I was just tired to measure my gantry corner values (although it seems to be good enough to have a coarse guess) and was thinking of calculating these values out of a simple measurement. Why is the world better with this? You do not have to do it manually and it should be much more accurate, so the QGL should converge faster.
Basic Idea: You measure by probe two X-Positions of the Table. First (measuring#1) at some position of the Z-Axis(es) and second (measuring#2) moving one side of the gantry a little up (maybe you have to move two motors, to be discussed below!). From the difference, you should now be able to calculate the “left” distance from Z-Axis to the edge of the table. You may do it again for the other side, let J2 be static and move J1 (or both J1 joints).
Here is the basic sketch for 2D approach:
J is a joint from the gantry to the Z-Axis where J1 is the “left” joint and J2 the “right” one. J1,1 is the position of J1 at measuring#1 and J1,2 J1 at measuring#2 (stays the same for J1, is different for J2).
P1 is the Position of the “left” measuring point (for measuring #1 and #2), where Tx1 in known (X-Position counting from left edge of the table)
P2 is the Position of the “right” measuring point (for measuring #1 and #2) where Tx2 is known.
d is the wanted distance of J1 from the table edge
X1 is the position of P1 from J1
X2 is the position of P2 from J1
h is the (unknown) height of J1 or of the probe
Y1,1 is the measured probe value of Position 1 at measuring#1
Y1,2 is the measured probe value of Position 1 at measuring#2
Y2,1 is the measured probe value of Position 2 at measuring#1
Y2,2 is the measured probe value of Position 2 at measuring#2
Now the calculation:
We use the intercept theorem for solving this.
we see that (Y2,2-h) is the height of a triangle, that has its left point in J1. Line 1 shows this behavior of Y1,1 and Y1,2. The result is in line 3 an equation for h
Since the same approach can be done for measuring #2 and h is the same, you get equation line 2 and 3. All values of the middle bracket are known from probe values, so we define this to be “a”.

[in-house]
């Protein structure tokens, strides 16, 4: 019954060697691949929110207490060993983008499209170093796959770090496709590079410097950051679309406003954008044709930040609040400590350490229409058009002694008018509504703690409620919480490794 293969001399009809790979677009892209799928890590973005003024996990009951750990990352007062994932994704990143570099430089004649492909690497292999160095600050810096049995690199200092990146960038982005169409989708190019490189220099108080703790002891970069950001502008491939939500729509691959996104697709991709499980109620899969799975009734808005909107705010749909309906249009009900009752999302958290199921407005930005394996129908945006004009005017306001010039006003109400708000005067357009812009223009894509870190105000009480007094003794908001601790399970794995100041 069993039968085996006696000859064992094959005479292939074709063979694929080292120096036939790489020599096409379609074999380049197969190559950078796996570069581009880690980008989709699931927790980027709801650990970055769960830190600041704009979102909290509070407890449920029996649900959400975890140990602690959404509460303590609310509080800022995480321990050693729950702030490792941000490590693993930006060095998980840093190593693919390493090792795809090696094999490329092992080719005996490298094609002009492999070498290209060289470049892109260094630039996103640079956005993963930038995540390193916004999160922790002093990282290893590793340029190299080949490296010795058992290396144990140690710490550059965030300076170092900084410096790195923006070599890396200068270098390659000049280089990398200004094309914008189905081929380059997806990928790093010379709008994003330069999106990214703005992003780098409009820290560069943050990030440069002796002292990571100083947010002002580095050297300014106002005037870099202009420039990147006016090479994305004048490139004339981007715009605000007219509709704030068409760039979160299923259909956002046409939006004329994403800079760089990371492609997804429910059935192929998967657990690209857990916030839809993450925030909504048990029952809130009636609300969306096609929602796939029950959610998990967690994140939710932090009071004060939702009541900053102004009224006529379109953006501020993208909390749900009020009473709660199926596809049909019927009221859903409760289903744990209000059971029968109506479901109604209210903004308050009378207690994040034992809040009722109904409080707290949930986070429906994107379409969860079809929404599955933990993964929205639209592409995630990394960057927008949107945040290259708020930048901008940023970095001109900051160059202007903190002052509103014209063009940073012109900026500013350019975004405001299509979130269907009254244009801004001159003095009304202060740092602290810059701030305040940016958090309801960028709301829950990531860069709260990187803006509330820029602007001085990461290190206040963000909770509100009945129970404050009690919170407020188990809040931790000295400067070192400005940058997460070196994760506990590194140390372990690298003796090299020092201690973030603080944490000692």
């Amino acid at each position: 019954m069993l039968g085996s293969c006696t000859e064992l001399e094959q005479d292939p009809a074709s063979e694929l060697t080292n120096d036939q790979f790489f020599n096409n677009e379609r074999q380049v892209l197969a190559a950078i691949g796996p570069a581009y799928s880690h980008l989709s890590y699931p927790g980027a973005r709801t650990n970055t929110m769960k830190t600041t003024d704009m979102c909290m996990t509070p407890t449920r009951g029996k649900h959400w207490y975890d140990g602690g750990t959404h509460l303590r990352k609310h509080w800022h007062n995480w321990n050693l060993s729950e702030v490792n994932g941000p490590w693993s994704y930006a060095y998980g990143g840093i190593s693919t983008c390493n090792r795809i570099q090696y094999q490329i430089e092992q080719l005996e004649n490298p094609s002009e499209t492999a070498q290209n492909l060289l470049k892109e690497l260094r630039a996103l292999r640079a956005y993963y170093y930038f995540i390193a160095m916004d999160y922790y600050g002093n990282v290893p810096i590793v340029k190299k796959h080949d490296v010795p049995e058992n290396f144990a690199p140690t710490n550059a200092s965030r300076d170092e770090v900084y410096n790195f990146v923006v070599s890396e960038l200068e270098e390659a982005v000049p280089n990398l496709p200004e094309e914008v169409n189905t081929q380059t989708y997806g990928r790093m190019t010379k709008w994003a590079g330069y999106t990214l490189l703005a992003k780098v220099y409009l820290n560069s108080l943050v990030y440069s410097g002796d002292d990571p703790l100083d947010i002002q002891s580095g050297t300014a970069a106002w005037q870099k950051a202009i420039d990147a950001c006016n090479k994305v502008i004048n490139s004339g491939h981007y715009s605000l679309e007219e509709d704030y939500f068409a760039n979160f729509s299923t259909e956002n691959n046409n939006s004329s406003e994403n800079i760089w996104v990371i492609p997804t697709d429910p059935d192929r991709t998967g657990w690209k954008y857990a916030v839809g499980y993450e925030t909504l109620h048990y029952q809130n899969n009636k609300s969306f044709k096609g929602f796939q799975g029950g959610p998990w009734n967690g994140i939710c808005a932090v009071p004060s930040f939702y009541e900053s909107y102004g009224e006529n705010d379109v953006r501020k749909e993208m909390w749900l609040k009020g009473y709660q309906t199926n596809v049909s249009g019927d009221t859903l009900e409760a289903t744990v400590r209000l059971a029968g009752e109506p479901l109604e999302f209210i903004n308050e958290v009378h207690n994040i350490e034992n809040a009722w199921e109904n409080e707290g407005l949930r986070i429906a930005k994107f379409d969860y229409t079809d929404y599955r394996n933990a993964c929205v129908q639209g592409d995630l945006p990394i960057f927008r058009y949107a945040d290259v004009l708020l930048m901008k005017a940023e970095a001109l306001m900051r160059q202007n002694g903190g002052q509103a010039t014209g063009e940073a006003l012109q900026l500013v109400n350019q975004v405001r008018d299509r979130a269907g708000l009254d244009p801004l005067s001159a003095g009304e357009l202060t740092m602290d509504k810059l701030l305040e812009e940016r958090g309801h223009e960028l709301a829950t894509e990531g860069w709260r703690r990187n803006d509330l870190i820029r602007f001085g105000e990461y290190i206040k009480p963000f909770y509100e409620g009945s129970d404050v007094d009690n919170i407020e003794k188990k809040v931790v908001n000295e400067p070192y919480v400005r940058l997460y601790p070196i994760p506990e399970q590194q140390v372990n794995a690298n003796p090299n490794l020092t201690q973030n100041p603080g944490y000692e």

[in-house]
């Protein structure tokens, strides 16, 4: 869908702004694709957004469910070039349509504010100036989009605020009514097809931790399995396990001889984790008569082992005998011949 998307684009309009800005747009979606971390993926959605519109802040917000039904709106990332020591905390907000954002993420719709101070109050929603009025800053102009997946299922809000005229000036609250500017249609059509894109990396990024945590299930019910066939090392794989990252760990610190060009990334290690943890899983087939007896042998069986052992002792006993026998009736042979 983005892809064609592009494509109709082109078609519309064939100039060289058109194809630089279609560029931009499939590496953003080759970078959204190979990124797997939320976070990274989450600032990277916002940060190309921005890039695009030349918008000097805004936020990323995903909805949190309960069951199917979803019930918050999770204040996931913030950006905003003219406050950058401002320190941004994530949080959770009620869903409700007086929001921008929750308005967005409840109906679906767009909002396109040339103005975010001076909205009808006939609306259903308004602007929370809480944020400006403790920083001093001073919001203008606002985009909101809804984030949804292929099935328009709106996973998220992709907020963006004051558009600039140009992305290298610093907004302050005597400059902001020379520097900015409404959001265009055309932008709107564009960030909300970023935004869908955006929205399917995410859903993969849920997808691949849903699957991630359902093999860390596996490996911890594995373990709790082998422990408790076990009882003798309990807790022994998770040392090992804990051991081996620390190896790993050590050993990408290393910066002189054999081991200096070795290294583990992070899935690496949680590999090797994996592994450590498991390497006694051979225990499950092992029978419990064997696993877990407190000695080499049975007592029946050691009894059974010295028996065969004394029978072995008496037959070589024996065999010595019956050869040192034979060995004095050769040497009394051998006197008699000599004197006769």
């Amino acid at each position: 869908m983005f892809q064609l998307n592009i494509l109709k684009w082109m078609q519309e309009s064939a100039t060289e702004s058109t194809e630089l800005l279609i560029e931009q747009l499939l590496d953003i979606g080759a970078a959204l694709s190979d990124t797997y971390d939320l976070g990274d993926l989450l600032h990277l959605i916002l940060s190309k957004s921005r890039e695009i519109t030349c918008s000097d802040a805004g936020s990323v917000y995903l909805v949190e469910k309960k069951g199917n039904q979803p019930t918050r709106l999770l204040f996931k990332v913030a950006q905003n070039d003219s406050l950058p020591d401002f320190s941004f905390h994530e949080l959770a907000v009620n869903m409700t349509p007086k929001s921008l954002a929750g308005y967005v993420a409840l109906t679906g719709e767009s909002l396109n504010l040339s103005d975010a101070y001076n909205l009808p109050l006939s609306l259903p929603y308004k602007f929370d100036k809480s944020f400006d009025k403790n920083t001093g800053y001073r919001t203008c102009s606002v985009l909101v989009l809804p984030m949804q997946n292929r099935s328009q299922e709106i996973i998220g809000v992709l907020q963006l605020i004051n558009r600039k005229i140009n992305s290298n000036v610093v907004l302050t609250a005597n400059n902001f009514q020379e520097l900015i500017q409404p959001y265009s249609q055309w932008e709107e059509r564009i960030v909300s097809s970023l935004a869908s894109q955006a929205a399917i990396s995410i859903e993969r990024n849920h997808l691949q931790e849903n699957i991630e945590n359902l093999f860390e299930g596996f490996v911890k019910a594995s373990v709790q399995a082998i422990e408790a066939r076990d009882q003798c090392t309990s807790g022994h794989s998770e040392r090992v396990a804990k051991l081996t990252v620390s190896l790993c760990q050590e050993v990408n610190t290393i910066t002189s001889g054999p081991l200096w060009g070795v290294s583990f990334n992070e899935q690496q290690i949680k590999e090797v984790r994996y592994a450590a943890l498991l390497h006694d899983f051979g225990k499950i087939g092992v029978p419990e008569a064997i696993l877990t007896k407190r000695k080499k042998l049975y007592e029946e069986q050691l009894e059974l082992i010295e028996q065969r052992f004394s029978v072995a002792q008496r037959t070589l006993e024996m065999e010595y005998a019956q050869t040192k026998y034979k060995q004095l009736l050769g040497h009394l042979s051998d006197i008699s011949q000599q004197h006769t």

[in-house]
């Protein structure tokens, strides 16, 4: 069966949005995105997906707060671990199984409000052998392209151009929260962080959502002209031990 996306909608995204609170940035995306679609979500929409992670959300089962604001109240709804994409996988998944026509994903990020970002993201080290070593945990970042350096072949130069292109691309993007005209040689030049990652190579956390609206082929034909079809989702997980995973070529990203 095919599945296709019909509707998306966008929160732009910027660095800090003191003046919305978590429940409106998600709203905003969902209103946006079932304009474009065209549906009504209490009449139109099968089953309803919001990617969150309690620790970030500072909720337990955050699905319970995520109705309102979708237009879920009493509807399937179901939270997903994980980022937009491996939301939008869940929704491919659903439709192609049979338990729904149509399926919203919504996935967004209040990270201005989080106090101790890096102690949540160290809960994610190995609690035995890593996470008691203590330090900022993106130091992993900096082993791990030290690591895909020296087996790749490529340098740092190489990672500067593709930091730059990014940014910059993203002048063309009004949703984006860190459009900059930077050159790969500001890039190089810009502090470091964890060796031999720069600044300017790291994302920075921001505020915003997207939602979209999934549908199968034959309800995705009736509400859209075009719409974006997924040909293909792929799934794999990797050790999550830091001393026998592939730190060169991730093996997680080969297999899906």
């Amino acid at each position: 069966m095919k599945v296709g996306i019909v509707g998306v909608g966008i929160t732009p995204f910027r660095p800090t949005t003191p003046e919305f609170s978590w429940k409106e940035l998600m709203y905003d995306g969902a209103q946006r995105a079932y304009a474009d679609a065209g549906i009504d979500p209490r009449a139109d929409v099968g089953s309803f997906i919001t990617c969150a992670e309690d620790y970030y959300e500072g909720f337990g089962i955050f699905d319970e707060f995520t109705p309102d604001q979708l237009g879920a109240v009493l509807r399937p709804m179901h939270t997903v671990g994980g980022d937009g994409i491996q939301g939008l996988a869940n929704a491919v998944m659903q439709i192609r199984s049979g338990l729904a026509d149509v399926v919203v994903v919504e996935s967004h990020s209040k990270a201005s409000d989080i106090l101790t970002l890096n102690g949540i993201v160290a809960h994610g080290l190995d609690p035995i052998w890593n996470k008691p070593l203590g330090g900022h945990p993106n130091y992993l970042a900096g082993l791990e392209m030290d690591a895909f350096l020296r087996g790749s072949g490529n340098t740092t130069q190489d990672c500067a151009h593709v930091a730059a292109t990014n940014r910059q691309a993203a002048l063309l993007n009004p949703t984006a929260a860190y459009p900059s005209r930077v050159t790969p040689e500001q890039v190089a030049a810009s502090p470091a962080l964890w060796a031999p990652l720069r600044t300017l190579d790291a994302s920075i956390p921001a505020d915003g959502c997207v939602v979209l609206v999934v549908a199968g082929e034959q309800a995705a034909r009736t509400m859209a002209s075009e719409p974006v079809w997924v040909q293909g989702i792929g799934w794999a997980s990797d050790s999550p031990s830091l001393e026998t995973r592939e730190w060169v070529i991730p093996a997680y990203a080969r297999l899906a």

From the definition of X1 and X2 we now can calculate d=f(a). Since we know all values of this, d should be solvable. q.e.d.
Question: Does this makes sense to you? Is that function helpful enough to implement it? Is it already implemented? Is it solvable also for 3d gantries? May it help somewhere for bedslinger kinematics?
Any comment is welcome.
Interesting proposal although I’m not sure why you need a really precise measurement - I’ve found being within 5mm on my Voron to be good enough.
The only real concern I have with this approach is that it assumes/requires that your height measurements are nuts on. I’m trying to figure out how critical it is and I want to do a bit of math with the CoreXY printer I designed (as I know the value for “d” precisely which is 80mm). The printer has a bed (“Table” in your analysis) size of 220mm square and I’m probing 5mm from each edge.
Let’s put together some numbers to check the formulas above:
Tx1 = 5mm from the left side of the table
Tx2 = 215mm from the left side of the table
h = 9mm
Y11 = 9.86mm from the bed surface (Using 0.58 degrees that gets you 12mm for Y12)
Y12 = 12mm from the bed surface
Y21 = 10.44mm from the bed surface (Using 0.97 degrees that gets you 14mm for Y22)
Y22 = 14mm from the bed surface
This gives you a “a” value of 3.45 and, plugging in the numbers for the final value of “d”, you get 80.0mm, so the algebra looks good.
Now, let’s assume that the Y11 was high by 0.05mm (which I think is realistic for most probing approaches) then “a” would be 3.77 and plugging in the values for Tx1 and Tx2 you get a value of “d” which is 70.7mm which is probably worse that a “rough” measurement.